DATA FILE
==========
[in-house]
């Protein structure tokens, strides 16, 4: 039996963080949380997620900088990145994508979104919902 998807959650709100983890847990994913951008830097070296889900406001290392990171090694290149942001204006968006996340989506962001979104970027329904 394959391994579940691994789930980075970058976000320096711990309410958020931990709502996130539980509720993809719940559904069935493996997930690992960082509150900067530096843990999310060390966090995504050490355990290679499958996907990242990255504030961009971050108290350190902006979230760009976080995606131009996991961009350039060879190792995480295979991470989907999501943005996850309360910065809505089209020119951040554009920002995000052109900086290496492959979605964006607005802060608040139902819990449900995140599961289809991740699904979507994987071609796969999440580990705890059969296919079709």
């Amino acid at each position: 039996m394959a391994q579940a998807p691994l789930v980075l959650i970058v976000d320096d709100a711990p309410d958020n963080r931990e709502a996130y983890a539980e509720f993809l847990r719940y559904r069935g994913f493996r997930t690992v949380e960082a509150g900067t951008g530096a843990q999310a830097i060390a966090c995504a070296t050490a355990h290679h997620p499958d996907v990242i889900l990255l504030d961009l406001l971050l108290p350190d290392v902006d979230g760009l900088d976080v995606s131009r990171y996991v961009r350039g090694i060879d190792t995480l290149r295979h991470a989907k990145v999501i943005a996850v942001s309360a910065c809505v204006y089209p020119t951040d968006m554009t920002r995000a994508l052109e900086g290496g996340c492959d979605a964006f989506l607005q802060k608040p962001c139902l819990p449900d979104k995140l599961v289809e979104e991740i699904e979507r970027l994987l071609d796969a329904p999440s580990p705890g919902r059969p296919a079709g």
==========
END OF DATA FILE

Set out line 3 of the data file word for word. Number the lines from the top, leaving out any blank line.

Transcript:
């Amino acid at each position: 039996m394959a391994q579940a998807p691994l789930v980075l959650i970058v976000d320096d709100a711990p309410d958020n963080r931990e709502a996130y983890a539980e509720f993809l847990r719940y559904r069935g994913f493996r997930t690992v949380e960082a509150g900067t951008g530096a843990q999310a830097i060390a966090c995504a070296t050490a355990h290679h997620p499958d996907v990242i889900l990255l504030d961009l406001l971050l108290p350190d290392v902006d979230g760009l900088d976080v995606s131009r990171y996991v961009r350039g090694i060879d190792t995480l290149r295979h991470a989907k990145v999501i943005a996850v942001s309360a910065c809505v204006y089209p020119t951040d968006m554009t920002r995000a994508l052109e900086g290496g996340c492959d979605a964006f989506l607005q802060k608040p962001c139902l819990p449900d979104k995140l599961v289809e979104e991740i699904e979507r970027l994987l071609d796969a329904p999440s580990p705890g919902r059969p296919a079709g």